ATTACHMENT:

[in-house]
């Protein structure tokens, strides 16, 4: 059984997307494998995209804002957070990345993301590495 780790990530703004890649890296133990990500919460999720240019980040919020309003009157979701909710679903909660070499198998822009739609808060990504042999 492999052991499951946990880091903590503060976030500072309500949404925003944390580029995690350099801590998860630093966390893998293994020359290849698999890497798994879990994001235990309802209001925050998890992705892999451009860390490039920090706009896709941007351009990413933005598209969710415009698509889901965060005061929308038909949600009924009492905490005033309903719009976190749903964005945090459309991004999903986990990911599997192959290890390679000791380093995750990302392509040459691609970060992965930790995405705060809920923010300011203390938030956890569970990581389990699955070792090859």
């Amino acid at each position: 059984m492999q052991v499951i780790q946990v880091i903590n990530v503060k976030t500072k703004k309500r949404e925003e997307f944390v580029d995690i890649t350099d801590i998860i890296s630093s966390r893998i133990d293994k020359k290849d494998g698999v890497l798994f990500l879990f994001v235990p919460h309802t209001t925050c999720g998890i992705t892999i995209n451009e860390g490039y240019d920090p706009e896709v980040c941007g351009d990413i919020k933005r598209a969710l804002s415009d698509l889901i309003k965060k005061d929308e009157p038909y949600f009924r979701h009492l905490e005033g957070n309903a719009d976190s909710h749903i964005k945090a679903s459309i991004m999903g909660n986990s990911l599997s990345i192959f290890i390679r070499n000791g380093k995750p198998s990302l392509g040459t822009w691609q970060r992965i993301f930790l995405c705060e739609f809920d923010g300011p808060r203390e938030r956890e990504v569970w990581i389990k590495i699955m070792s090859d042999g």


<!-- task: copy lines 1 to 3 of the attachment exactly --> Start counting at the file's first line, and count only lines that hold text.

[in-house]
């Protein structure tokens, strides 16, 4: 059984997307494998995209804002957070990345993301590495 780790990530703004890649890296133990990500919460999720240019980040919020309003009157979701909710679903909660070499198998822009739609808060990504042999 492999052991499951946990880091903590503060976030500072309500949404925003944390580029995690350099801590998860630093966390893998293994020359290849698999890497798994879990994001235990309802209001925050998890992705892999451009860390490039920090706009896709941007351009990413933005598209969710415009698509889901965060005061929308038909949600009924009492905490005033309903719009976190749903964005945090459309991004999903986990990911599997192959290890390679000791380093995750990302392509040459691609970060992965930790995405705060809920923010300011203390938030956890569970990581389990699955070792090859």
């Amino acid at each position: 059984m492999q052991v499951i780790q946990v880091i903590n990530v503060k976030t500072k703004k309500r949404e925003e997307f944390v580029d995690i890649t350099d801590i998860i890296s630093s966390r893998i133990d293994k020359k290849d494998g698999v890497l798994f990500l879990f994001v235990p919460h309802t209001t925050c999720g998890i992705t892999i995209n451009e860390g490039y240019d920090p706009e896709v980040c941007g351009d990413i919020k933005r598209a969710l804002s415009d698509l889901i309003k965060k005061d929308e009157p038909y949600f009924r979701h009492l905490e005033g957070n309903a719009d976190s909710h749903i964005k945090a679903s459309i991004m999903g909660n986990s990911l599997s990345i192959f290890i390679r070499n000791g380093k995750p198998s990302l392509g040459t822009w691609q970060r992965i993301f930790l995405c705060e739609f809920d923010g300011p808060r203390e938030r956890e990504v569970w990581i389990k590495i699955m070792s090859d042999g």